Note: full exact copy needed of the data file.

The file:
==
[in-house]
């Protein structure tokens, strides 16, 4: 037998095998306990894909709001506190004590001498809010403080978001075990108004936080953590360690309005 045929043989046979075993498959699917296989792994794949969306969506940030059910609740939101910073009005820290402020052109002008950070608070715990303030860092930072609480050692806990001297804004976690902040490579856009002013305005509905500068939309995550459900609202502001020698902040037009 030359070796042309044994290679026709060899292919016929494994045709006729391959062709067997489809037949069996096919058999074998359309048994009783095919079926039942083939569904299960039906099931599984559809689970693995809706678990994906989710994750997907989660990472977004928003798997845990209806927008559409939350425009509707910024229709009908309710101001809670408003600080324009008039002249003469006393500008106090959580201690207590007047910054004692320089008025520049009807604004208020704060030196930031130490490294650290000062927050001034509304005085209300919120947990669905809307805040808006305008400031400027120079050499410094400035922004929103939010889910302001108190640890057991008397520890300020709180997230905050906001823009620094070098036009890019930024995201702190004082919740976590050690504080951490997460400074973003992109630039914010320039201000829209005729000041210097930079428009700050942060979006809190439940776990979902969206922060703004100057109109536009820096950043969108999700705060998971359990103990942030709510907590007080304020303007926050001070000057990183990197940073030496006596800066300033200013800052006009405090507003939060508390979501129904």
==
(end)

[in-house]
């Protein structure tokens, strides 16, 4: 037998095998306990894909709001506190004590001498809010403080978001075990108004936080953590360690309005 045929043989046979075993498959699917296989792994794949969306969506940030059910609740939101910073009005820290402020052109002008950070608070715990303030860092930072609480050692806990001297804004976690902040490579856009002013305005509905500068939309995550459900609202502001020698902040037009 030359070796042309044994290679026709060899292919016929494994045709006729391959062709067997489809037949069996096919058999074998359309048994009783095919079926039942083939569904299960039906099931599984559809689970693995809706678990994906989710994750997907989660990472977004928003798997845990209806927008559409939350425009509707910024229709009908309710101001809670408003600080324009008039002249003469006393500008106090959580201690207590007047910054004692320089008025520049009807604004208020704060030196930031130490490294650290000062927050001034509304005085209300919120947990669905809307805040808006305008400031400027120079050499410094400035922004929103939010889910302001108190640890057991008397520890300020709180997230905050906001823009620094070098036009890019930024995201702190004082919740976590050690504080951490997460400074973003992109630039914010320039201000829209005729000041210097930079428009700050942060979006809190439940776990979902969206922060703004100057109109536009820096950043969108999700705060998971359990103990942030709510907590007080304020303007926050001070000057990183990197940073030496006596800066300033200013800052006009405090507003939060508390979501129904």